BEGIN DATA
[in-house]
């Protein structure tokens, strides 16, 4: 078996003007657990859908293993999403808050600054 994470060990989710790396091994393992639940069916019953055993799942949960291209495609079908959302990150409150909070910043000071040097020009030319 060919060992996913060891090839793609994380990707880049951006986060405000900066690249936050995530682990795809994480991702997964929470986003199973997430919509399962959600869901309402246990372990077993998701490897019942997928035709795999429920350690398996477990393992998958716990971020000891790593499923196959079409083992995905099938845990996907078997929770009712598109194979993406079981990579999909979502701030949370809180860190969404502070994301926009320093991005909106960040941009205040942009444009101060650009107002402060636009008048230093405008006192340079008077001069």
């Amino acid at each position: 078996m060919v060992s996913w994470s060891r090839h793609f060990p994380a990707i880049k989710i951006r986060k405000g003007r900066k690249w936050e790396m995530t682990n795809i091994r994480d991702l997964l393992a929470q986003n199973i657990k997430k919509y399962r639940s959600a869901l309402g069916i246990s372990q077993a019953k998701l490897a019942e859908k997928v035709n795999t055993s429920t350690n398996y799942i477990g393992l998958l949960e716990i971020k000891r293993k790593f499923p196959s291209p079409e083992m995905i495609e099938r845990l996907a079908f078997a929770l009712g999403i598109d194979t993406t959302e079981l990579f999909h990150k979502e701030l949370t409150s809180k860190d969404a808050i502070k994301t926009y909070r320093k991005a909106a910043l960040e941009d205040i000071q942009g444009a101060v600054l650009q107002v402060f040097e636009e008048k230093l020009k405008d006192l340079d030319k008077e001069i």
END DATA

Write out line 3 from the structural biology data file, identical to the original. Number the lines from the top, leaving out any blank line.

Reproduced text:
């Amino acid at each position: 078996m060919v060992s996913w994470s060891r090839h793609f060990p994380a990707i880049k989710i951006r986060k405000g003007r900066k690249w936050e790396m995530t682990n795809i091994r994480d991702l997964l393992a929470q986003n199973i657990k997430k919509y399962r639940s959600a869901l309402g069916i246990s372990q077993a019953k998701l490897a019942e859908k997928v035709n795999t055993s429920t350690n398996y799942i477990g393992l998958l949960e716990i971020k000891r293993k790593f499923p196959s291209p079409e083992m995905i495609e099938r845990l996907a079908f078997a929770l009712g999403i598109d194979t993406t959302e079981l990579f999909h990150k979502e701030l949370t409150s809180k860190d969404a808050i502070k994301t926009y909070r320093k991005a909106a910043l960040e941009d205040i000071q942009g444009a101060v600054l650009q107002v402060f040097e636009e008048k230093l020009k405008d006192l340079d030319k008077e001069i």